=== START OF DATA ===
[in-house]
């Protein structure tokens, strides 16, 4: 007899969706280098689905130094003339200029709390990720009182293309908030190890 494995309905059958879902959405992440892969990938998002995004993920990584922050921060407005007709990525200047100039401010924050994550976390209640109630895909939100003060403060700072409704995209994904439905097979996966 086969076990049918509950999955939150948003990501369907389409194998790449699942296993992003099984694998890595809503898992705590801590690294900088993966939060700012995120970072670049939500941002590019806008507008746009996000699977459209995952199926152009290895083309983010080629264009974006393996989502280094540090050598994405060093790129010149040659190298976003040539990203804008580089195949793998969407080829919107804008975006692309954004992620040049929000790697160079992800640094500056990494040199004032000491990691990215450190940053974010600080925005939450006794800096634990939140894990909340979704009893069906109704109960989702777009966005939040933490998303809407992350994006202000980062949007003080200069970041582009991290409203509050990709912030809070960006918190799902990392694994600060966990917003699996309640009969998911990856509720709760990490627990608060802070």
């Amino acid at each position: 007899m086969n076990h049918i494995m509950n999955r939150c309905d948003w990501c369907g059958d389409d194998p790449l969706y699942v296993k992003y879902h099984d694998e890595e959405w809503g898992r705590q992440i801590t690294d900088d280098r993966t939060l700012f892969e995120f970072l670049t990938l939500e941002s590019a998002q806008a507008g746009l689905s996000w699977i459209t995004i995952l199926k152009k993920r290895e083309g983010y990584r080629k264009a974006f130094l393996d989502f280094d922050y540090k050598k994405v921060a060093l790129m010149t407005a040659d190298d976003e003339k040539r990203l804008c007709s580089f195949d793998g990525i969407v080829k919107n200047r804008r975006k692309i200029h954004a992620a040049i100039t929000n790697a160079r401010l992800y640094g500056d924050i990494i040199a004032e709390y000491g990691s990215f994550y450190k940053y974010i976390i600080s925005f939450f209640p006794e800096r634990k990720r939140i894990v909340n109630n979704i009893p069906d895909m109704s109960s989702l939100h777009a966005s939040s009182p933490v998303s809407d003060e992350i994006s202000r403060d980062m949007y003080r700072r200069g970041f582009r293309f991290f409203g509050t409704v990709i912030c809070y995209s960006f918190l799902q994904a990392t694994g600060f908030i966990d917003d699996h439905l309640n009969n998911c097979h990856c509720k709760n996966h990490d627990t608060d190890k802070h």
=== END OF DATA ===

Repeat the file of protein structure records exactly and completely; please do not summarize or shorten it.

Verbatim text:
[in-house]
């Protein structure tokens, strides 16, 4: 007899969706280098689905130094003339200029709390990720009182293309908030190890 494995309905059958879902959405992440892969990938998002995004993920990584922050921060407005007709990525200047100039401010924050994550976390209640109630895909939100003060403060700072409704995209994904439905097979996966 086969076990049918509950999955939150948003990501369907389409194998790449699942296993992003099984694998890595809503898992705590801590690294900088993966939060700012995120970072670049939500941002590019806008507008746009996000699977459209995952199926152009290895083309983010080629264009974006393996989502280094540090050598994405060093790129010149040659190298976003040539990203804008580089195949793998969407080829919107804008975006692309954004992620040049929000790697160079992800640094500056990494040199004032000491990691990215450190940053974010600080925005939450006794800096634990939140894990909340979704009893069906109704109960989702777009966005939040933490998303809407992350994006202000980062949007003080200069970041582009991290409203509050990709912030809070960006918190799902990392694994600060966990917003699996309640009969998911990856509720709760990490627990608060802070």
């Amino acid at each position: 007899m086969n076990h049918i494995m509950n999955r939150c309905d948003w990501c369907g059958d389409d194998p790449l969706y699942v296993k992003y879902h099984d694998e890595e959405w809503g898992r705590q992440i801590t690294d900088d280098r993966t939060l700012f892969e995120f970072l670049t990938l939500e941002s590019a998002q806008a507008g746009l689905s996000w699977i459209t995004i995952l199926k152009k993920r290895e083309g983010y990584r080629k264009a974006f130094l393996d989502f280094d922050y540090k050598k994405v921060a060093l790129m010149t407005a040659d190298d976003e003339k040539r990203l804008c007709s580089f195949d793998g990525i969407v080829k919107n200047r804008r975006k692309i200029h954004a992620a040049i100039t929000n790697a160079r401010l992800y640094g500056d924050i990494i040199a004032e709390y000491g990691s990215f994550y450190k940053y974010i976390i600080s925005f939450f209640p006794e800096r634990k990720r939140i894990v909340n109630n979704i009893p069906d895909m109704s109960s989702l939100h777009a966005s939040s009182p933490v998303s809407d003060e992350i994006s202000r403060d980062m949007y003080r700072r200069g970041f582009r293309f991290f409203g509050t409704v990709i912030c809070y995209s960006f918190l799902q994904a990392t694994g600060f908030i966990d917003d699996h439905l309640n009969n998911c097979h990856c509720k709760n996966h990490d627990t608060d190890k802070h």